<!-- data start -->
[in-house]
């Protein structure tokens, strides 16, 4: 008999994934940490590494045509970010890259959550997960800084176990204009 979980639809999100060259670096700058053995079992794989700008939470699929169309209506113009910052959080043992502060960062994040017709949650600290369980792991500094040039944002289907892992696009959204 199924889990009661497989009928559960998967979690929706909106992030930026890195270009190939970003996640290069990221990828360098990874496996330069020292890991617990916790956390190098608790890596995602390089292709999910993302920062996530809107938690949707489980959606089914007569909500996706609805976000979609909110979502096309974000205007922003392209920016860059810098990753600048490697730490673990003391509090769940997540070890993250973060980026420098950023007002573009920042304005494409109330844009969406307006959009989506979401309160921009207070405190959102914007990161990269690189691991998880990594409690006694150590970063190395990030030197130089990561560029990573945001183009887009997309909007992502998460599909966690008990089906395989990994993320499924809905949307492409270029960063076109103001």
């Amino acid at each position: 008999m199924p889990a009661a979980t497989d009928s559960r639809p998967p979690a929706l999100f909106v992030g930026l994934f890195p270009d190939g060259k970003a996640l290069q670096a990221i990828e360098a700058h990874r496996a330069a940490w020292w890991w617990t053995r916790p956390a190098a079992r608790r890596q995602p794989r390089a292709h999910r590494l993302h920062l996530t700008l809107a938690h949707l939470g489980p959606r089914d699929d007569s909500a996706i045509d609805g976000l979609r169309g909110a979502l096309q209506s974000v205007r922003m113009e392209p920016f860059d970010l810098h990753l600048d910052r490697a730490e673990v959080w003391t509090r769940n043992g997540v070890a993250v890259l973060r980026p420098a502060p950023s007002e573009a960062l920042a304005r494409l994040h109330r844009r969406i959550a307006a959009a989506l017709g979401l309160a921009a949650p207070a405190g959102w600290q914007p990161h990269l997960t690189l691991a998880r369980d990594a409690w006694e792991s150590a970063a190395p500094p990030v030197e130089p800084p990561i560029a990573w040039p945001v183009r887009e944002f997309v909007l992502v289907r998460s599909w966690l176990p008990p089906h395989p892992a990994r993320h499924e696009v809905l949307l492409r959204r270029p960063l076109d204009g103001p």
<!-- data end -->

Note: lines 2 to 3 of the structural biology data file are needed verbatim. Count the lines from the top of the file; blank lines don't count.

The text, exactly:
């Protein structure tokens, strides 16, 4: 008999994934940490590494045509970010890259959550997960800084176990204009 979980639809999100060259670096700058053995079992794989700008939470699929169309209506113009910052959080043992502060960062994040017709949650600290369980792991500094040039944002289907892992696009959204 199924889990009661497989009928559960998967979690929706909106992030930026890195270009190939970003996640290069990221990828360098990874496996330069020292890991617990916790956390190098608790890596995602390089292709999910993302920062996530809107938690949707489980959606089914007569909500996706609805976000979609909110979502096309974000205007922003392209920016860059810098990753600048490697730490673990003391509090769940997540070890993250973060980026420098950023007002573009920042304005494409109330844009969406307006959009989506979401309160921009207070405190959102914007990161990269690189691991998880990594409690006694150590970063190395990030030197130089990561560029990573945001183009887009997309909007992502998460599909966690008990089906395989990994993320499924809905949307492409270029960063076109103001």
């Amino acid at each position: 008999m199924p889990a009661a979980t497989d009928s559960r639809p998967p979690a929706l999100f909106v992030g930026l994934f890195p270009d190939g060259k970003a996640l290069q670096a990221i990828e360098a700058h990874r496996a330069a940490w020292w890991w617990t053995r916790p956390a190098a079992r608790r890596q995602p794989r390089a292709h999910r590494l993302h920062l996530t700008l809107a938690h949707l939470g489980p959606r089914d699929d007569s909500a996706i045509d609805g976000l979609r169309g909110a979502l096309q209506s974000v205007r922003m113009e392209p920016f860059d970010l810098h990753l600048d910052r490697a730490e673990v959080w003391t509090r769940n043992g997540v070890a993250v890259l973060r980026p420098a502060p950023s007002e573009a960062l920042a304005r494409l994040h109330r844009r969406i959550a307006a959009a989506l017709g979401l309160a921009a949650p207070a405190g959102w600290q914007p990161h990269l997960t690189l691991a998880r369980d990594a409690w006694e792991s150590a970063a190395p500094p990030v030197e130089p800084p990561i560029a990573w040039p945001v183009r887009e944002f997309v909007l992502v289907r998460s599909w966690l176990p008990p089906h395989p892992a990994r993320h499924e696009v809905l949307l492409r959204r270029p960063l076109d204009g103001p």